A eurozone bailout fund has approved the implementation of a major debt- relief plan for Greece that it says would provide the crisis-scarred country significant savings over several decades.
The measures include a complex mix of interest-rate improvements and repayment deferrals that were initially agreed upon in June. Meeting in Luxembourg on Thursday, the board of the bailout fund, the European Financial Stability Facility, activated the program after determining that Greece had met a list of conditions.
Klaus Regling, who heads the agency and its descendant fund, the ESM, said some of the relief measures activated Thursday remained “conditional on the continued implementation of key reforms.”
“We estimate that the total package of medium-term measures agreed by ministers last June should lead to a cumulative reduction of Greece’s debt-to-GDP ratio of around 30 percentage points until 2060.”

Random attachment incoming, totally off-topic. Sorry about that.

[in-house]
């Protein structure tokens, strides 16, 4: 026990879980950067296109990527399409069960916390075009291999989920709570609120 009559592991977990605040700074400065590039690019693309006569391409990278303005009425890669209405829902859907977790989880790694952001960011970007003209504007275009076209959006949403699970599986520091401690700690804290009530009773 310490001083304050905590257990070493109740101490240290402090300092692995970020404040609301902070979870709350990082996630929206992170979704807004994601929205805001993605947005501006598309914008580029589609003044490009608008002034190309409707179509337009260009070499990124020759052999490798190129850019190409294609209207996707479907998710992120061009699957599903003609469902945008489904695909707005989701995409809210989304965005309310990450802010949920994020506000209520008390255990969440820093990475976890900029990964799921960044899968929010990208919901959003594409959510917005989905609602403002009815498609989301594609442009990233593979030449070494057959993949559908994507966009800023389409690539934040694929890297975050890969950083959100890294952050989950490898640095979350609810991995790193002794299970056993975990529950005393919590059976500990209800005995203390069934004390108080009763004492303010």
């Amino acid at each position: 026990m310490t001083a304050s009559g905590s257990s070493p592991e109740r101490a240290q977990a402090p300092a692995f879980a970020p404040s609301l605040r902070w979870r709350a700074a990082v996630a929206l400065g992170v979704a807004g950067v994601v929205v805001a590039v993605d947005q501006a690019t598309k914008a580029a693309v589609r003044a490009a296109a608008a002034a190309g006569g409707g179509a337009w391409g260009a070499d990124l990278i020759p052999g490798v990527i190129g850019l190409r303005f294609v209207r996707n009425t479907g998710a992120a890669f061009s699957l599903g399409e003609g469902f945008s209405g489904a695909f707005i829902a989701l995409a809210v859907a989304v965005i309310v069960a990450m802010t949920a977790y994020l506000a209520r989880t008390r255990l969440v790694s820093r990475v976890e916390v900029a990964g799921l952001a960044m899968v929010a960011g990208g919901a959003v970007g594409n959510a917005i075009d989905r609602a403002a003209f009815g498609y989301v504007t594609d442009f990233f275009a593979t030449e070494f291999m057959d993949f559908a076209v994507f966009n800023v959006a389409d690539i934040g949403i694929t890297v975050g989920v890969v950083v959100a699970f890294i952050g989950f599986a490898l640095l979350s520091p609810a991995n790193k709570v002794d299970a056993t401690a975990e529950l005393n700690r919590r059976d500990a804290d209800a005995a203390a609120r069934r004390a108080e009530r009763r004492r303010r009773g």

Greece ended its third international bailout in August but remains under tight supervision by European Union institutions to continue administrative reforms and cost-cutting measures despite high levels of poverty and unemployment.
Thursday’s decision was taken a day after a European Commission report said Greece was complying with its post-bailout commitments.
Under 2019 budget figures submitted to parliament this week, the country’s massive debt will peak at 180.4 percent of annual output this year and ease to 167.8 percent in 2019 — a drop from 335 billion euros to 323 billion euros ($382 billion to $368 billion).
Separately Thursday, Greece’s central bank announced a long-awaited proposal to reduce the huge volume of troubled loans that continue to weigh on Greek banks.
A special state-backed fund would handle some 40 billion euros worth of loans and securitize them.
Nearly 48 percent of all loans are non-performing or troubled, according to Bank of Greece data from before the bailout exit.